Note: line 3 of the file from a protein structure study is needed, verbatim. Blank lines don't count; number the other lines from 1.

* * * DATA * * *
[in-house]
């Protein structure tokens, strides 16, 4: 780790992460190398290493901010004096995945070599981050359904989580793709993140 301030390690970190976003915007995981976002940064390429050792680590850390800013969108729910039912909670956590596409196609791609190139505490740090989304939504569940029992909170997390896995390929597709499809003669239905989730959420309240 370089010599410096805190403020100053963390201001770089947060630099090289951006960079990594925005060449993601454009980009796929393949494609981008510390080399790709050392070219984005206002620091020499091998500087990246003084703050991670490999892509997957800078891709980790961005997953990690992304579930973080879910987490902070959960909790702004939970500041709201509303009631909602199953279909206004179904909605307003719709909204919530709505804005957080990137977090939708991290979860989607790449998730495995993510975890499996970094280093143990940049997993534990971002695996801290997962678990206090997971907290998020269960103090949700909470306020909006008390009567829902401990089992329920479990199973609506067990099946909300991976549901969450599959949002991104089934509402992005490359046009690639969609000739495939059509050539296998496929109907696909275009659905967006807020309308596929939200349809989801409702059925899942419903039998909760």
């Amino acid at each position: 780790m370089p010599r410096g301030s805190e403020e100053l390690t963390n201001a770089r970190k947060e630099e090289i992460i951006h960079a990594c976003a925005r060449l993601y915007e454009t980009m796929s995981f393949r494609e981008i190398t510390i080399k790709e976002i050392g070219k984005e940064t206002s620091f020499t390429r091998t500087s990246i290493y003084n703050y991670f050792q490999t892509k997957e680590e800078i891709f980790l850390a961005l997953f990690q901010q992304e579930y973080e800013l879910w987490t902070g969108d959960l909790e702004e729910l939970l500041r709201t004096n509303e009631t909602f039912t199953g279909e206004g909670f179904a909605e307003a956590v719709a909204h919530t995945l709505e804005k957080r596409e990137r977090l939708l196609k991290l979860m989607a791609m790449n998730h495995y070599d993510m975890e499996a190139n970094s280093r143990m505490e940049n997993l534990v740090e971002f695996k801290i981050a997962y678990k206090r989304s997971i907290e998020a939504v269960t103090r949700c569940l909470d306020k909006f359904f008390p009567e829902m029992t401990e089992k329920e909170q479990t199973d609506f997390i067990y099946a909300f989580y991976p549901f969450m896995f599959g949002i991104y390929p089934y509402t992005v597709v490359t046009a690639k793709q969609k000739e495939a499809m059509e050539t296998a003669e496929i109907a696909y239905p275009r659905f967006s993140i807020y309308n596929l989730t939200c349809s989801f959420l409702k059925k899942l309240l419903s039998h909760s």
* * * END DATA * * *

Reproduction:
């Amino acid at each position: 780790m370089p010599r410096g301030s805190e403020e100053l390690t963390n201001a770089r970190k947060e630099e090289i992460i951006h960079a990594c976003a925005r060449l993601y915007e454009t980009m796929s995981f393949r494609e981008i190398t510390i080399k790709e976002i050392g070219k984005e940064t206002s620091f020499t390429r091998t500087s990246i290493y003084n703050y991670f050792q490999t892509k997957e680590e800078i891709f980790l850390a961005l997953f990690q901010q992304e579930y973080e800013l879910w987490t902070g969108d959960l909790e702004e729910l939970l500041r709201t004096n509303e009631t909602f039912t199953g279909e206004g909670f179904a909605e307003a956590v719709a909204h919530t995945l709505e804005k957080r596409e990137r977090l939708l196609k991290l979860m989607a791609m790449n998730h495995y070599d993510m975890e499996a190139n970094s280093r143990m505490e940049n997993l534990v740090e971002f695996k801290i981050a997962y678990k206090r989304s997971i907290e998020a939504v269960t103090r949700c569940l909470d306020k909006f359904f008390p009567e829902m029992t401990e089992k329920e909170q479990t199973d609506f997390i067990y099946a909300f989580y991976p549901f969450m896995f599959g949002i991104y390929p089934y509402t992005v597709v490359t046009a690639k793709q969609k000739e495939a499809m059509e050539t296998a003669e496929i109907a696909y239905p275009r659905f967006s993140i807020y309308n596929l989730t939200c349809s989801f959420l409702k059925k899942l309240l419903s039998h909760s």